What a day. There were so many images and messages out there — though by now so many have become familiar. There is no doubt that folks think Bush is a liar.
It probably goes without saying, but the most striking image was the sheer number of bodies.
That, and the fact that there were not many arrests before 8pm put coverage on the evening news into a favorable light.
On a smaller scale, I was struck the most by one man with a sign that read simply: “MY BROTHER IS ON HIS THIRD TOUR OF COMBAT IN IRAQ. BUSH IS A LIAR.” He stared down the cops and security reps at Madison Square Garden with such a look of intensity. It was an emotional moment.
My favorite part, though, had to be when we reached 34th street. Rather than the usual ads for Lancôme or Nike Sport, the big screen on the side of Macy’s was showing Fox News. Just then, the coverage turned to the preparations for the convention inside the Garden and at Ellis Island where Cheney and friends were speaking. Having just passed the Garden, everyone was already riled up, but when Cheney came on the screen folks really got into it — booing, hollering, chanting, and waving their signs at the giant TV screen.
- The coffins. You’ve seen the photos. There were just so many of them. When I first heard the idea, it sounded a little goofy to me. But I think they pulled it off well. It was not a very somber mood on the ground, but in photos the impact is clear.
- When a marching band started playing “Crazy in Love” it was a real energy boost for folks who had been on their feet for 4 hours or so.
- So many people wearing and selling political T-shirts.
- The puppet head of Bush with the tongue/speech that continually rolled out of his mouth in a big fabric loop. It was pretty clever.
- The counter-protestor holding the sign that read “Support Bush. Trust Jesus”... interspersed with silhouettes of military vehicles of various kinds.
I’m increasingly realizing the importance of designers taking the initiative to put their messages out. I recognized several posters printed off of various Web sites. People had made their own posters with these, pinned the images to their shirts, their bags, etc. Folks were eager to use images and signs created by others. United for Peace and Justice had printed up a bunch of signs and flags available for people to pick up and use. People were happy to have something to hold up. I experienced this last March when I brought a few extra signs and folks snapped them up enthusiasitically.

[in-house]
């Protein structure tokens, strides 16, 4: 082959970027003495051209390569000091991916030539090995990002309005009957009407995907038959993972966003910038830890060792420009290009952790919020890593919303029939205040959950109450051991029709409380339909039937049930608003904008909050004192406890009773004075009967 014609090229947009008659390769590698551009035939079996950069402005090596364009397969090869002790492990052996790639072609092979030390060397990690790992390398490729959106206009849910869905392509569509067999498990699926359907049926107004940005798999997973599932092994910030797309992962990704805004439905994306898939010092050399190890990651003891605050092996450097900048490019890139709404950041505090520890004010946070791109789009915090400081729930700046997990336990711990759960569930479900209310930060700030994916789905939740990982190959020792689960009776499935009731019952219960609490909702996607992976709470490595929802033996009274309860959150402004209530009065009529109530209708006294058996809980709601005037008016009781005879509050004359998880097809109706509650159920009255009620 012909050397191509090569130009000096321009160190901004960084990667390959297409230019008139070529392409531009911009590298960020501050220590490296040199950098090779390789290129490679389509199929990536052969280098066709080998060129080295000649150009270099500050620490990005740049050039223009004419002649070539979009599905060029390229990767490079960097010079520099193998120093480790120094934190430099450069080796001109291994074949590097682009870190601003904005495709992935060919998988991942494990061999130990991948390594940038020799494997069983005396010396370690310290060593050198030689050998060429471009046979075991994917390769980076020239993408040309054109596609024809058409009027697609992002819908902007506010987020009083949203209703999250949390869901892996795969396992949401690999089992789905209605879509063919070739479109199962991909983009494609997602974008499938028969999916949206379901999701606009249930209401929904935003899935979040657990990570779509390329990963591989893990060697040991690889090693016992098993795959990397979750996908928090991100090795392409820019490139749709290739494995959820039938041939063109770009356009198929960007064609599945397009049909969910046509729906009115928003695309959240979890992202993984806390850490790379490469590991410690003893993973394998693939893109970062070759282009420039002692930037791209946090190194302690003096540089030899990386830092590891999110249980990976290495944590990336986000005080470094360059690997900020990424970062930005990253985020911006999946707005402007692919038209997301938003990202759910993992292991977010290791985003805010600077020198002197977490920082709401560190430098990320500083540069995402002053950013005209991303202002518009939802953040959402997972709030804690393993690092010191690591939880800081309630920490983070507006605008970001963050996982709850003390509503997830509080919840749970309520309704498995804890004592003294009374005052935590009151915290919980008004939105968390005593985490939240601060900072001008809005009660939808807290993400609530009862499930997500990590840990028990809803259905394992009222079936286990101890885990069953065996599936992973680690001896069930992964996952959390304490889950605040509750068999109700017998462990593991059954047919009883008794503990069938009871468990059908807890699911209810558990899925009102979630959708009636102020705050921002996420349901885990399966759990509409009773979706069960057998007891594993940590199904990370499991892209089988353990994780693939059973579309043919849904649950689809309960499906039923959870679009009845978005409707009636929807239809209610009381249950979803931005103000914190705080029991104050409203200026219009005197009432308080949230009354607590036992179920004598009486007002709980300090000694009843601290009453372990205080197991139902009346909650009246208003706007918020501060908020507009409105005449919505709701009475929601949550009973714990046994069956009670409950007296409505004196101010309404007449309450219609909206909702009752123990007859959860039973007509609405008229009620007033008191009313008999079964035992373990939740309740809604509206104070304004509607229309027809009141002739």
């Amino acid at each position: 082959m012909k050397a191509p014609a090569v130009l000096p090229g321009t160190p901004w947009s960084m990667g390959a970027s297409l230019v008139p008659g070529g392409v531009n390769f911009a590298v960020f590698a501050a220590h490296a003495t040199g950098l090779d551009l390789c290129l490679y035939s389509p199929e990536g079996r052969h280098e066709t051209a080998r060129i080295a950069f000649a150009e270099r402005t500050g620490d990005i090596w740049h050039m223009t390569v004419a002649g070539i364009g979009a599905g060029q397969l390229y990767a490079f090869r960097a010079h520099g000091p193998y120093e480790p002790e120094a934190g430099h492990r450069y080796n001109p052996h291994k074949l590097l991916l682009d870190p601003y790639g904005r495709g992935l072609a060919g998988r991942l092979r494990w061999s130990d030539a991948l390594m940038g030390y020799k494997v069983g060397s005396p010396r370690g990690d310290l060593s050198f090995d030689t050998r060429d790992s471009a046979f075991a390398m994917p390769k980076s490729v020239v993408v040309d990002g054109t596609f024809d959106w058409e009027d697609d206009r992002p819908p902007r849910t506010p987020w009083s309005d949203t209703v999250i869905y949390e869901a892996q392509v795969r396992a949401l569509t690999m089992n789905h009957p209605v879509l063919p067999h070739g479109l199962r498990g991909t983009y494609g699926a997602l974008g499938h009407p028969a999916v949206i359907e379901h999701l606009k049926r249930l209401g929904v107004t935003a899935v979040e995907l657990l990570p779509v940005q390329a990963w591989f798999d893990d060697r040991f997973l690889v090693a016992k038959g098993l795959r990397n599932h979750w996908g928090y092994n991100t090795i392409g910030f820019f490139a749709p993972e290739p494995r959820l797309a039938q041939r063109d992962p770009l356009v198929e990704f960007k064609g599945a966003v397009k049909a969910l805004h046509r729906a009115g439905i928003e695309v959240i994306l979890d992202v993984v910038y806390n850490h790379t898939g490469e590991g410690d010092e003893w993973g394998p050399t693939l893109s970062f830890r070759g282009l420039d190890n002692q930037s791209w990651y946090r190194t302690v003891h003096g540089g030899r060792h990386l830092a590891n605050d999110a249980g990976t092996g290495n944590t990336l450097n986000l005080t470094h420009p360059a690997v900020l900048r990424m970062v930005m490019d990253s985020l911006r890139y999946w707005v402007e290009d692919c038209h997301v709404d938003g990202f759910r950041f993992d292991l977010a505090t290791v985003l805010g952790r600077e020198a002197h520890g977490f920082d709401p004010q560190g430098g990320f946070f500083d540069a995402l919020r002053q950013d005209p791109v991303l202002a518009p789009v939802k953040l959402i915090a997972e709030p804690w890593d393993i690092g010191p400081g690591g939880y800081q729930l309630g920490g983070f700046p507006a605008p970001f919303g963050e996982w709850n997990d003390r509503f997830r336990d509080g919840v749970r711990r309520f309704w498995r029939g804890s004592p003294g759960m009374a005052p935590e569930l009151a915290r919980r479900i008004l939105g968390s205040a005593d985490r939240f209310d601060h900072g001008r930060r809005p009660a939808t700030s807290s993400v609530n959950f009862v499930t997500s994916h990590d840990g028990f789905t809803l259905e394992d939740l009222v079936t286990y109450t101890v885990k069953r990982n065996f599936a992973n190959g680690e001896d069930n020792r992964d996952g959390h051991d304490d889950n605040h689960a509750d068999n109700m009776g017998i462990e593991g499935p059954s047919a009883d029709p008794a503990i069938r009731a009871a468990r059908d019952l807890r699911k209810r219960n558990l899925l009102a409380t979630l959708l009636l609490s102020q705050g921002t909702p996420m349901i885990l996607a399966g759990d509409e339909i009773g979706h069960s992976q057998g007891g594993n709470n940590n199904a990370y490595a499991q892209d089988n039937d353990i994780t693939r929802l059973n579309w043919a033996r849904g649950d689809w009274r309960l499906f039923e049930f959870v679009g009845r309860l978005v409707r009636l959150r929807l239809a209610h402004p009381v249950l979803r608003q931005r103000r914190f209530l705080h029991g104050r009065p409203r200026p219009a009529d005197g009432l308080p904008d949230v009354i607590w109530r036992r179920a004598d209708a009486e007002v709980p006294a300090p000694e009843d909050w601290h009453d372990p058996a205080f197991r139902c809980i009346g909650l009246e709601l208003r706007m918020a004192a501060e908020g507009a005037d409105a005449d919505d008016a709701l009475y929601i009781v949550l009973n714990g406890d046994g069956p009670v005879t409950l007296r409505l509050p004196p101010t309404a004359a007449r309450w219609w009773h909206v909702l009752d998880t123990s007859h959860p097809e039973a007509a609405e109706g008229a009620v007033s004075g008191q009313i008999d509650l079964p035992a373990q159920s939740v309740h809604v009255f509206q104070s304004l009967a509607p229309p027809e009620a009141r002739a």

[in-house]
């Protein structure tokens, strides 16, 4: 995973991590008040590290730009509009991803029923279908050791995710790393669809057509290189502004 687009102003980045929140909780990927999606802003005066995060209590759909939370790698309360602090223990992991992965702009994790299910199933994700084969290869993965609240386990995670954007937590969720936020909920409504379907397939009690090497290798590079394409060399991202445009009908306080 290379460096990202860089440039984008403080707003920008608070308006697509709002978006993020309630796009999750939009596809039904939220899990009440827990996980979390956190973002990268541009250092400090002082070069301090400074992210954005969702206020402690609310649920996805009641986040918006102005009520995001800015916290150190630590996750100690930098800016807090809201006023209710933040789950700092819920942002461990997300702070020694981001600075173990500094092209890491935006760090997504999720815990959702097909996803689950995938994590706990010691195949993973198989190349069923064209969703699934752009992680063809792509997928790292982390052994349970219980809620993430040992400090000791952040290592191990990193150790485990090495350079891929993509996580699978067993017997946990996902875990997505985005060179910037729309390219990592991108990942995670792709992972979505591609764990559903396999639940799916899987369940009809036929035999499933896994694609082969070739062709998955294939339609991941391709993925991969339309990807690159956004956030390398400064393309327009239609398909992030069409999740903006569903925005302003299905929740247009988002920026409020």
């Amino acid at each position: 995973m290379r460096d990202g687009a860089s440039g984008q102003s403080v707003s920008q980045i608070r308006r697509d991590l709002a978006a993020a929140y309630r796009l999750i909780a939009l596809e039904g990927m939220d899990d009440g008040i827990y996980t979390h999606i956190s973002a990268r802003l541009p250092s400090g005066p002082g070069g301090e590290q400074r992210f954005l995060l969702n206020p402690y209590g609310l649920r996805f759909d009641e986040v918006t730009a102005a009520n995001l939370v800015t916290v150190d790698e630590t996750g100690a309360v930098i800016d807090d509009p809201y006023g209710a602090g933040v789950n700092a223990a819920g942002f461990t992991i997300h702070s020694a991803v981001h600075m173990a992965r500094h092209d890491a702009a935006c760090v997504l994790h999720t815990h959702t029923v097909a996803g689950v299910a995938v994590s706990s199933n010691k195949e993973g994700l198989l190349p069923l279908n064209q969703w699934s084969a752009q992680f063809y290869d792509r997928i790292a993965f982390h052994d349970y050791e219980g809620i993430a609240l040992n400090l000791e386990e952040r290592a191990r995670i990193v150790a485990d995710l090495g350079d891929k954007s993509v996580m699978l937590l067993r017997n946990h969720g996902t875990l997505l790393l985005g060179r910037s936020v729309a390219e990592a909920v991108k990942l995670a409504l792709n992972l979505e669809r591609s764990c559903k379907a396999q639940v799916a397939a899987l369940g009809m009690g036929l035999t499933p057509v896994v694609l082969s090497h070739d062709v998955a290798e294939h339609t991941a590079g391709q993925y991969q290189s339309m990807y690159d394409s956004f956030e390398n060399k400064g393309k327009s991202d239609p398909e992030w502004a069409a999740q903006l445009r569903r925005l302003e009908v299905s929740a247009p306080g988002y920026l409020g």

The day ended for many with a picnic in Central Park — defying the Mayor’s refusal to permit a rally there, but also a nice, leisurely action against the politically motivated “elevated” terror alert.
“A protestor lowers herself to a waiting police officer after she helped unfurl a banner on the facade of the Plaza Hotel in New York on August 26, 2004. The 60-foot banner reads ‘Truth’ and ‘Bush’ with arrows pointing in opposite directions. Two members of a protest group called Operation Sibyl rappelled down the facade to unfurl the banner.” (Peter Morgan/Reuters) The story behind the banner. More pictures.
“Ten nude AIDS activists led by ACT UP New York stopped traffic on 33rd Street and 8th Avenue by Madison Square Garden at noon today, shedding their clothes to reveal ‘STOP AIDS’ and ‘DROP THE DEBT’ stenciled across their backs. As a crowd of hundreds gathered and news cameras rolled, the six women and four men chanted, ‘Bush, Stop AIDS — Drop the Debt Now!’ and were arrested in all their glory after standing their ground for ten minutes.” (Indymedia)
From Associated Press, August 24, 2004:
“A state Democratic Party A state Democratic Party effort to sign up new voters mixes images of a military draft notice with a voter registration form, calling on people to make a choice between the two.
The first page of the mailing shows a draft notice with orders to report to a military induction center. The next shows a helicopter with troops in the foreground beneath a headline that says ‘Officials in Washington are calling for more troops in Iraq.’ Below, the mailing asks ‘Which form would you rather fill out?’”